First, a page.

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Yoan Sredkov
Yoan Sredkov

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Scaling a simple Node.js + Express.js application using node.js modules

Hello DEVs,

This tutorial is going to be about scaling a Node.js + Express.js application.

We will use the very basic express configuration of one-file server logic, and we will scale the application by cloning it, using the native node.js modules 'cluster' and 'process', aswell as we will create a little CLI, so we can interact with our workers(processes/cloned apps).

I hope you are ready, beacause we're just getting started!

So, let's create a new directory, call it testNodeApp or something like that.
We will run

npm init

and then

npm install express

This is the basic app.js file:

const express = require('express');
const app = express();


app.get('/', (request, response, nextHandler) => {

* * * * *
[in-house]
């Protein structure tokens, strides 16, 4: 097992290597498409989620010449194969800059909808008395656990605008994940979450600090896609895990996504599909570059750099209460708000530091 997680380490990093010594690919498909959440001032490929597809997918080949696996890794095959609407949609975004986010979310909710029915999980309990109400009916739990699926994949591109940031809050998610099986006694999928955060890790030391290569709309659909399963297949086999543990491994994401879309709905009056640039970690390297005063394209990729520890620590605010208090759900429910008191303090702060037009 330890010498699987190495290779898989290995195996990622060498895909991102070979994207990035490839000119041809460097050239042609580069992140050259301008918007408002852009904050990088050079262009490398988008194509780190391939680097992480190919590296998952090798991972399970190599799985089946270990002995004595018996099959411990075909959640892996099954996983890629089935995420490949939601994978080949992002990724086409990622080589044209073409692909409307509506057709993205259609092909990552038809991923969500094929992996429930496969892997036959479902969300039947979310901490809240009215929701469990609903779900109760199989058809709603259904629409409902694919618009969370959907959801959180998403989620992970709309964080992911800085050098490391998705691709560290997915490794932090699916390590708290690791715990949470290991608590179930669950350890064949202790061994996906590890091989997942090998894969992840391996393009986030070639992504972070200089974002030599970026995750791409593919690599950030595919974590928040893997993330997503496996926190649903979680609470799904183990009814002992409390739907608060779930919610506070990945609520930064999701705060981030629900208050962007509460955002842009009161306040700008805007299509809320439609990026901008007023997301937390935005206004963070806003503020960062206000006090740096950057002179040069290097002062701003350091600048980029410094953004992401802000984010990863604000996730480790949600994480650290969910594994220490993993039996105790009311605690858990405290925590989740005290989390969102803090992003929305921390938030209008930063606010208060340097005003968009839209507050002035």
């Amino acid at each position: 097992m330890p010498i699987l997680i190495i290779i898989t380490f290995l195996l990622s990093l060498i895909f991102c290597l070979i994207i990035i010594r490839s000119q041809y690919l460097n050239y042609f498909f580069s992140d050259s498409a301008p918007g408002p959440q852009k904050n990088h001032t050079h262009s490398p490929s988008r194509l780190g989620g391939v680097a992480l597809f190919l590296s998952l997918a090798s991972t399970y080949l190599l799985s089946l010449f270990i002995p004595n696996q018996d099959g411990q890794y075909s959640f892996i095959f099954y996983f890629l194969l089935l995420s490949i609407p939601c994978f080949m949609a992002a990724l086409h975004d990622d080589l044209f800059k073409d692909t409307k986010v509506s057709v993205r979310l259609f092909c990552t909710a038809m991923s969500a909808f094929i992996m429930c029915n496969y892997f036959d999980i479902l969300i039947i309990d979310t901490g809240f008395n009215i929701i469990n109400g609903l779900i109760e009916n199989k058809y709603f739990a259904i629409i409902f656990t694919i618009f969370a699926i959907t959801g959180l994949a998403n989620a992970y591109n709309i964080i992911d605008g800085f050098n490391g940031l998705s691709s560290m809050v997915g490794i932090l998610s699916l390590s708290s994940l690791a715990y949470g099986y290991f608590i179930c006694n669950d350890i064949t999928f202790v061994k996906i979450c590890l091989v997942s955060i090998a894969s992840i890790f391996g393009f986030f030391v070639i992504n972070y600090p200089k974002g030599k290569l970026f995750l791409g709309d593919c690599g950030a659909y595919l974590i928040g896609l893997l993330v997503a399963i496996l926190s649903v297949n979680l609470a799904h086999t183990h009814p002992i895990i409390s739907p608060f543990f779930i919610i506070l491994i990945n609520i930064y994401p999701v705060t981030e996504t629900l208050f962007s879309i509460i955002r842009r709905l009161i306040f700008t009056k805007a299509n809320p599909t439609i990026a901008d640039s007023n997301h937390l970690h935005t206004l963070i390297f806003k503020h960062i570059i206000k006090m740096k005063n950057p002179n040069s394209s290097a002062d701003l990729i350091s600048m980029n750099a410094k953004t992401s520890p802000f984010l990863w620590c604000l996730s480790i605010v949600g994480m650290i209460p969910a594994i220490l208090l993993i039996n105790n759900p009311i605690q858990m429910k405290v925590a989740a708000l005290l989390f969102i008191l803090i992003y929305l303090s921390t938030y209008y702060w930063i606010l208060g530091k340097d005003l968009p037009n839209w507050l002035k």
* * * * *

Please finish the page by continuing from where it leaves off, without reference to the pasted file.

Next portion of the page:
response.send('Hello node!');
  console.log(`Served by worker with process id (PID) ${process.pid}.`);
});

const server = require('http').createServer(app);

server.on('listening', () => {
  console.log("App listening on port 3000");
})
server.listen(3000);
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You can run it with

node ./app.js

, and if you do, you should get an output like:

App listening or port 3000

And when you navigate to http://localhost:3000, or just do

curl localhost:3000/

you should see "Hello node!" as a response. Check you console for the important output - something like:

Served by worker with process id (PID) XXXX.
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Where xxxx is the process id.

The next thing we are going to do is to create a cluster.js file in the same directory.

cluster.js - INITIAL


const cluster = require('cluster');
const os = require('os');

if (cluster.isMaster) {
    // Take advantage of multiple CPUs
    const cpus = os.cpus().length;